Good news! our first grant application for Land & Sea was successful — a big thank you to the City of Vancouver for funding the first stage of this project, which will allow Kamala Todd, Tracy Williams, Lori Snyder, Kelty Jean McKerracher, Sharon and me to explore working with nettle fibre and fish leather.
And many of you are thinking: “…fish…. leather? …. (ew)”
A fellow that I worked with a long time ago had a fish leather wallet and he raved about its durability. Sharon’s friend Peter Ananin from Scotland has a fish leather tannery as a social enterprise. Tracy Williams says that in the old days, people would make shoes out of fish leather and coat the soles in sand and pitch — and a friend of Sharon’s sent us a photo of a pair of traditional fish-leather snow boots she saw at a museum in Japan.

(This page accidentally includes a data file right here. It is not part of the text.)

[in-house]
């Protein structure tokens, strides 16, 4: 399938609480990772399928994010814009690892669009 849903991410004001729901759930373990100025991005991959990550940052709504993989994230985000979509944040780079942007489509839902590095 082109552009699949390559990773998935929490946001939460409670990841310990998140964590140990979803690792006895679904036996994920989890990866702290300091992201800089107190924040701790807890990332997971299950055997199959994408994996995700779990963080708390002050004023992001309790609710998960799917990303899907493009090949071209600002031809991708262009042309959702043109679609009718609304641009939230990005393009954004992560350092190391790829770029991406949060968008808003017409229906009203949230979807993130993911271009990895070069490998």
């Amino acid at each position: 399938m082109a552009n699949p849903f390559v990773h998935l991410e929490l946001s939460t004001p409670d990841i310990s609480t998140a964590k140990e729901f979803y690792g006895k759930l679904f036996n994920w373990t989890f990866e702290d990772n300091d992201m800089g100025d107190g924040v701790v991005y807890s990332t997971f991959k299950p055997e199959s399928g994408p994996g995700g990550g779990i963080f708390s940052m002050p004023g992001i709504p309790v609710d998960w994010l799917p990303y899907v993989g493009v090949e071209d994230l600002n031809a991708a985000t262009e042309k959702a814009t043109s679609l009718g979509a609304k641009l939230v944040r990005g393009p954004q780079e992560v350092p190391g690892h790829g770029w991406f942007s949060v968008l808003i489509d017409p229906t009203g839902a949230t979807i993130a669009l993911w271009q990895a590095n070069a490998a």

Turns out that making leather out of fish skins is a very old, worldwide practice — and though it’s uncommon, it’s still going on today. Crazy what a search on Youtube will turn up — references to everything from post-WWII Europe to contemporary Kenya, and beyond.
We used salmon skins from a commercial kitchen as a medium for practice at our Tanning Circle in February; and except for the fact that they were thin skins and we probably under-tanned them with the alum (I got the chance to speak with Meg Cur of Crows Nest Wildcraft about it), it was a really fascinating experience with compelling results. My subsequent tests (shown in the bottom two photos in the featured collage) have been even more intriguing: the same skins from February are about twice as thick and tough, now that they’ve had the chance to sit in a tannin bath for a few months.
I look forward to experimenting with a variety of fish skins from Skipper Otto’s Community Supported Fishery, one of our partners on the Land & Sea project; and using the skins in a series of fish-leather-tanning workshops we’ll be rolling out in the fall/winter — keep your eyes open for that announcement.